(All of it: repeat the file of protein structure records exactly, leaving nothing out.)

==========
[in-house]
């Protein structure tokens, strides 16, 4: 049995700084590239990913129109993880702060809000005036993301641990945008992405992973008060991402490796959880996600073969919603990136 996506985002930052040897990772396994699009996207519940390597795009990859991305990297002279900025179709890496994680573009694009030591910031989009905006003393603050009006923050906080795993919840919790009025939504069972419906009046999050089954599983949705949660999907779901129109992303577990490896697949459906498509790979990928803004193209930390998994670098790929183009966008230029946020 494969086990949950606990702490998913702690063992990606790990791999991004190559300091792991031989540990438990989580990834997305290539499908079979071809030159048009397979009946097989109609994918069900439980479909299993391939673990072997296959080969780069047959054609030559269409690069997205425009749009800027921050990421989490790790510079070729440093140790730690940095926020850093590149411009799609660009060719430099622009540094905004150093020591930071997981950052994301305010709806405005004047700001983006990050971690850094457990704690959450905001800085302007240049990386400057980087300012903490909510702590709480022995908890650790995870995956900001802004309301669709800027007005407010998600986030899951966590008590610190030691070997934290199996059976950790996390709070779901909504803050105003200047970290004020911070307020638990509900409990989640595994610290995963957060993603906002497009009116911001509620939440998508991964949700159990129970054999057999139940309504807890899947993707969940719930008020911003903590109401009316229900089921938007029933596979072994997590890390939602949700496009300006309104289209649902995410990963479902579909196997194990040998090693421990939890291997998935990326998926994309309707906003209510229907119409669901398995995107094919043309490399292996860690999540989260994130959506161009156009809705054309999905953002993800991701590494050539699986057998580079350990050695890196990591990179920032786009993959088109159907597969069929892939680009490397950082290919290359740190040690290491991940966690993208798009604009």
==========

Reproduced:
[in-house]
């Protein structure tokens, strides 16, 4: 049995700084590239990913129109993880702060809000005036993301641990945008992405992973008060991402490796959880996600073969919603990136 996506985002930052040897990772396994699009996207519940390597795009990859991305990297002279900025179709890496994680573009694009030591910031989009905006003393603050009006923050906080795993919840919790009025939504069972419906009046999050089954599983949705949660999907779901129109992303577990490896697949459906498509790979990928803004193209930390998994670098790929183009966008230029946020 494969086990949950606990702490998913702690063992990606790990791999991004190559300091792991031989540990438990989580990834997305290539499908079979071809030159048009397979009946097989109609994918069900439980479909299993391939673990072997296959080969780069047959054609030559269409690069997205425009749009800027921050990421989490790790510079070729440093140790730690940095926020850093590149411009799609660009060719430099622009540094905004150093020591930071997981950052994301305010709806405005004047700001983006990050971690850094457990704690959450905001800085302007240049990386400057980087300012903490909510702590709480022995908890650790995870995956900001802004309301669709800027007005407010998600986030899951966590008590610190030691070997934290199996059976950790996390709070779901909504803050105003200047970290004020911070307020638990509900409990989640595994610290995963957060993603906002497009009116911001509620939440998508991964949700159990129970054999057999139940309504807890899947993707969940719930008020911003903590109401009316229900089921938007029933596979072994997590890390939602949700496009300006309104289209649902995410990963479902579909196997194990040998090693421990939890291997998935990326998926994309309707906003209510229907119409669901398995995107094919043309490399292996860690999540989260994130959506161009156009809705054309999905953002993800991701590494050539699986057998580079350990050695890196990591990179920032786009993959088109159907597969069929892939680009490397950082290919290359740190040690290491991940966690993208798009604009």